IDLES Review + Photoset - SWX 7

Tap The Feed’s Gigs Of The Year 2018

IDLES Review + Photoset - SWX 7

Tap The Feed’s Gigs Of The Year 2018

Photo: Phil Watson

We’ve reached the final part of our end of year lists and the best out of the lot – gigs of the year! As our good friends over at Sync Music Blog say, “we’re full to the rafters with gigs reviews” and 2018 has been no different, making this list incredibly hard to narrow down. However, we’ve got there in the end and have collated our top favourite 20 gigs over the last 12 months. Check them out and relive the action once more below.

20. Alvvays – Trinity Centre

“The band take to the stage at the prompt time of 9pm and waste no time kicking things off with the spritely ‘Hey’, from last year’s Antisocialites album. Aided (at least, partially) by continuous projected images, the band admit mid-set that the white backdrop they ordered arrived far too small and moth-bitten to be used for its decided purpose. Instead, the colourful images project onto a black backdrop and singer Molly Rankin’s oversized white sweatshirt, giving the stage an endearingly DIY aesthetic that the band would likely be comfortable in anyway.”

19. Tungz ‘Window Love’ Single Launch – The Canteen

“Then came the pinnacle of the night, a stunning rendition of their latest single ‘Window Love’. A sweet ode demonstrating their ability to write delicate lyrics such as ‘I let these feelings out / when I choose / that I want to’. An all encompassing synth masterpiece, ‘Window Love’ is a touching tune with flourishing outro which was the highlight of the night. A lyrical exchange between Nicky and Jamie followed by a drum fill, the finale being the word ‘life’ being cast into the stratosphere with all four joining in unison. It felt like I’d seen daylight for the very first time.”

18. The Naked and Famous – Trinity Centre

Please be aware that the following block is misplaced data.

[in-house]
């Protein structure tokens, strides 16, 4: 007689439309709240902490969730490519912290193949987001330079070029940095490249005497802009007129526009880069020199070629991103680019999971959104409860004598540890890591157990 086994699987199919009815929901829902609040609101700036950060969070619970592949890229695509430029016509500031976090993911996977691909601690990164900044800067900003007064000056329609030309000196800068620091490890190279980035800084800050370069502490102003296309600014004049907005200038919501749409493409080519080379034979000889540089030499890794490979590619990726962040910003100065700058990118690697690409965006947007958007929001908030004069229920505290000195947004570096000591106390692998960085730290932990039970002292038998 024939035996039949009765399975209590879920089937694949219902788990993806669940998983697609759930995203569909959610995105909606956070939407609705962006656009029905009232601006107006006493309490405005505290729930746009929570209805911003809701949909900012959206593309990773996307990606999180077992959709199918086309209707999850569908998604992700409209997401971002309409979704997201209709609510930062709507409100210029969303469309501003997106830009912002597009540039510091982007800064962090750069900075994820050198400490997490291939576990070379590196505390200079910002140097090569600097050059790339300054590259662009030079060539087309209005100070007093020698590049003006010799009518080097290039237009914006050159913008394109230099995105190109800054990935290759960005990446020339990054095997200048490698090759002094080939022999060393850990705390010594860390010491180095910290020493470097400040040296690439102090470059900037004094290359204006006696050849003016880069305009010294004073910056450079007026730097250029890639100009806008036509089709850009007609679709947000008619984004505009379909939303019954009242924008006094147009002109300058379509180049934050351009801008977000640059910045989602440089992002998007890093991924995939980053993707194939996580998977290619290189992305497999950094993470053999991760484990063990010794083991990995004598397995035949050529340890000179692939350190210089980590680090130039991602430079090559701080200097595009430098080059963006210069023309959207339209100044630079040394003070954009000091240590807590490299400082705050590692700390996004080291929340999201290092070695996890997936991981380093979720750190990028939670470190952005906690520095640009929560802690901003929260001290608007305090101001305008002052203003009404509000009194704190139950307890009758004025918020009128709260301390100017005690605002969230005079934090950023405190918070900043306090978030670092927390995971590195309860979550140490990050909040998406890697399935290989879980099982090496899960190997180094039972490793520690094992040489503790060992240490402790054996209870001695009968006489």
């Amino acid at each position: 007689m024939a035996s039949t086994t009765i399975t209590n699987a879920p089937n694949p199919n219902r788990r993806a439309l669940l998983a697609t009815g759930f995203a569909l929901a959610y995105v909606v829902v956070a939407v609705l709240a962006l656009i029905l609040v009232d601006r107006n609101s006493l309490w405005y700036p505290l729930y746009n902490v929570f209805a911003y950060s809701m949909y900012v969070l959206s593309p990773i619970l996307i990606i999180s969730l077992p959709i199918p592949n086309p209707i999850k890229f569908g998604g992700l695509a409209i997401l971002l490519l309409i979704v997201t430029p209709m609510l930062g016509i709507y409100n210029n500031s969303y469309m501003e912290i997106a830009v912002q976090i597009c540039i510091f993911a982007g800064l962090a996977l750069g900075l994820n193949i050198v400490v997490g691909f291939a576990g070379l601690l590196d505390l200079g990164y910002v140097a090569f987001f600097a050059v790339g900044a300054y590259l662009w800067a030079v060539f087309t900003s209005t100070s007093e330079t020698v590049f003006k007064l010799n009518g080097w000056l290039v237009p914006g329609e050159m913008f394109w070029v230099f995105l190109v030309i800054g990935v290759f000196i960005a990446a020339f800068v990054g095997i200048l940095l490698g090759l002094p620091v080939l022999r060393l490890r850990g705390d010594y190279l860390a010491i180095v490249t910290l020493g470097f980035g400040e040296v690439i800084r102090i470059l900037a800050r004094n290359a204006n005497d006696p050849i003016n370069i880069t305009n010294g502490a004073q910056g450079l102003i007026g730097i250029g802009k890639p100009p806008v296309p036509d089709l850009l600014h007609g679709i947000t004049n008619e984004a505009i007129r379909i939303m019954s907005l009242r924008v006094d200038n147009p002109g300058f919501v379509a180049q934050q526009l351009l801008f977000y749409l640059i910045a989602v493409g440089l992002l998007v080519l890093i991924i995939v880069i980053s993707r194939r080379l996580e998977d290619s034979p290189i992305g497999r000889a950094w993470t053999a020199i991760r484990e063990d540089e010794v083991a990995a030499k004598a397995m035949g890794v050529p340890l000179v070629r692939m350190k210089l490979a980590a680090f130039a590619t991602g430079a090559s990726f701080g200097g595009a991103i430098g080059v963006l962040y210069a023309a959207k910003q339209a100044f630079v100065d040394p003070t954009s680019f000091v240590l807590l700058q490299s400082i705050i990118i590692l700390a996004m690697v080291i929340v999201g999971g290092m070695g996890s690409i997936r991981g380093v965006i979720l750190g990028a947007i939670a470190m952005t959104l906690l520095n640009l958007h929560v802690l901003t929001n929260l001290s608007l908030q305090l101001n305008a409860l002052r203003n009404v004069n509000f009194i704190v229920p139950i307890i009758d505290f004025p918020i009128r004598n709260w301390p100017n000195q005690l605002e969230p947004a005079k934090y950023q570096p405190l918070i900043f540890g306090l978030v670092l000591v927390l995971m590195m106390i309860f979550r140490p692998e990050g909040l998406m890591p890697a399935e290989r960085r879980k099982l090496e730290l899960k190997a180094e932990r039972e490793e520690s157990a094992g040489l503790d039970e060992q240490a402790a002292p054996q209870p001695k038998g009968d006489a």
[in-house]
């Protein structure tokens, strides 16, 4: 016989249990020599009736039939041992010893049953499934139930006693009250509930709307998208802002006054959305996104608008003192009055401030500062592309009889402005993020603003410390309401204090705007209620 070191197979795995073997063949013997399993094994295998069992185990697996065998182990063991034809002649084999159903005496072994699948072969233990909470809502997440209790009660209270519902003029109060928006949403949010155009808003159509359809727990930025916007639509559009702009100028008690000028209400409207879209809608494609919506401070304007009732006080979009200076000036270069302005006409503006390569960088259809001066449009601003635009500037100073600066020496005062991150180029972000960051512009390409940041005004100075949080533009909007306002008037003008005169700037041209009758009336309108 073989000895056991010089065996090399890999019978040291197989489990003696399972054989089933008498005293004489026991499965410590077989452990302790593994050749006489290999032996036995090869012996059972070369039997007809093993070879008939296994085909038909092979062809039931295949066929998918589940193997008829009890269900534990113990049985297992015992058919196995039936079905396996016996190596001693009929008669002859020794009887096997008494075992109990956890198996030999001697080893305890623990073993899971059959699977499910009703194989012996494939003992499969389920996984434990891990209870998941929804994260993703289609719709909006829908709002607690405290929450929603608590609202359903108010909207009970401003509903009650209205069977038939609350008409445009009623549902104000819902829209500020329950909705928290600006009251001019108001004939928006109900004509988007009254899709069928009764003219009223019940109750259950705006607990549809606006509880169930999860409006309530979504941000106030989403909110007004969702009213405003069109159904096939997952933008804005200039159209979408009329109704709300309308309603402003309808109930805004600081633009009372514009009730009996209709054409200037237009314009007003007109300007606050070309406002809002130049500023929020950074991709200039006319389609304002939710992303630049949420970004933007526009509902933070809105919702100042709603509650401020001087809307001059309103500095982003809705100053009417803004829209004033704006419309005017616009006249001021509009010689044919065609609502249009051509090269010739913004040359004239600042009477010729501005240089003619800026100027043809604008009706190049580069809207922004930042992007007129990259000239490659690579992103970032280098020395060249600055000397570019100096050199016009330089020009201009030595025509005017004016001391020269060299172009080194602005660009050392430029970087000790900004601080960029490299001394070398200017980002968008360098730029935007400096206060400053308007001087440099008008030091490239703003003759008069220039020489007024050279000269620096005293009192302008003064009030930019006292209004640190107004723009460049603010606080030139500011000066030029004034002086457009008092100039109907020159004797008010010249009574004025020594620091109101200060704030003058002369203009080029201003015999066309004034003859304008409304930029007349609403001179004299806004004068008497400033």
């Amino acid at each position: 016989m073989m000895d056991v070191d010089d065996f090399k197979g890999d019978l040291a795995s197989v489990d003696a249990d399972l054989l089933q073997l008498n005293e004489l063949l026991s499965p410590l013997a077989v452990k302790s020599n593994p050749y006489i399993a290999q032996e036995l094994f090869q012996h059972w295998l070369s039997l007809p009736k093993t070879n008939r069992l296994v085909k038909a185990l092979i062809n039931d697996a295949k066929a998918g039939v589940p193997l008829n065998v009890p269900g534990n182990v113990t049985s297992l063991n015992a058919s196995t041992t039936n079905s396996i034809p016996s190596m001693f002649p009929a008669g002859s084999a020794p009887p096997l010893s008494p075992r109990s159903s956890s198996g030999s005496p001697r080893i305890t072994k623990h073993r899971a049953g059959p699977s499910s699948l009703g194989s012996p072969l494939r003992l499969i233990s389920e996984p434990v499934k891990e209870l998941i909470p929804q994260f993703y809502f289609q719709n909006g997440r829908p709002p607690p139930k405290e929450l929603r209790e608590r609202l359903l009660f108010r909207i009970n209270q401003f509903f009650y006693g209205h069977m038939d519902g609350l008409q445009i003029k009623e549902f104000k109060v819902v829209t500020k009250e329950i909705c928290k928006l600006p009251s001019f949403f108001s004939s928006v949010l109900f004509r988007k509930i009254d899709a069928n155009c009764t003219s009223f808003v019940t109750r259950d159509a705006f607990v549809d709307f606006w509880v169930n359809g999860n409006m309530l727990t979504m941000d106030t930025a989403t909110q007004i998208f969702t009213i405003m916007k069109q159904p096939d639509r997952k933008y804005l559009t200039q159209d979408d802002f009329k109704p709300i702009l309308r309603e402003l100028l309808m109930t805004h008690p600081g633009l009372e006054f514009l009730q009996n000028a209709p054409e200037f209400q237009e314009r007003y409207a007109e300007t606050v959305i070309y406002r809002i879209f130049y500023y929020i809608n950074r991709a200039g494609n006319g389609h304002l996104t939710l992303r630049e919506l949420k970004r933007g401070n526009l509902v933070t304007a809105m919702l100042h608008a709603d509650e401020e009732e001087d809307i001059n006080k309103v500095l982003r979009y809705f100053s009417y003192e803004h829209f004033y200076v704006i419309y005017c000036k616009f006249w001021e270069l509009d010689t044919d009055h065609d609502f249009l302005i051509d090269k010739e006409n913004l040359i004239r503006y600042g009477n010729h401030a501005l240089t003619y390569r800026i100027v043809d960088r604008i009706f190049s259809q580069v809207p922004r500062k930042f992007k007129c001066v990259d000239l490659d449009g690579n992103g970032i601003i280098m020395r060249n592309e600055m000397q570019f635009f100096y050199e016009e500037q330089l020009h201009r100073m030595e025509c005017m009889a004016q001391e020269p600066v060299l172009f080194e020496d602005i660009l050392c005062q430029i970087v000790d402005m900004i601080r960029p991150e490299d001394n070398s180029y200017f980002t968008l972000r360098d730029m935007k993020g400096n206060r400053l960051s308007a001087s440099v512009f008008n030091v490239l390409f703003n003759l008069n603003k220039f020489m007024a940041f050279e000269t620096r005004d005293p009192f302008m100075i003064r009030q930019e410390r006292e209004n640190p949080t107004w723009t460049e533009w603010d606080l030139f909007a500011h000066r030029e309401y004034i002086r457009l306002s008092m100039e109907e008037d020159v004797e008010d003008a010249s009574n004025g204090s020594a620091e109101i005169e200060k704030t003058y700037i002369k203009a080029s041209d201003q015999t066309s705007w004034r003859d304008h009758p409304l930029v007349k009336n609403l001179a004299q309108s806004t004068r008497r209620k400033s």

“Morphed from template of early Kate Bush, with a dash of Karen O, main vocalist Alisa Xayalith, shimmered in a kimono-esque crimson dress and a voice that would still Usain Bolt during one of his dashes. Tonight however was about the songs; no drums, just couple of guitars and a pair of synths. Alisa’s trusty foil Thom, all monochrome and one liners, brought out soundscapes from songs such as ‘Punching in a Dream’ and ‘ Young Blood’, that on record are buried deep. His playing throughout (bar a tuning moment) was a masterclass of finesse and style, oft recalling a restrained Edge.”

17. Leon Bridges – O2 Academy Brixton

“Next, the incredibly dressed Leon Bridges stepped on stage. Greeted with an enormous applause and loud cheers, the night began with ‘If It Feels Good (Then It Must Be)’. Being one of his more up tempo songs, it certainly was the perfect choice to open a show, even those less familiar with his music were able to sing along to the chorus. Next was one of Bridges’ more iconic tunes ‘Bad Bad News’. Accompanied by some great dance moves surrounded by a simple production, Bridges proved he knows how to own a stage with nothing more than an incredible voice, great songs and powerful stage presence.”

16. Waxahatchee – The Fleece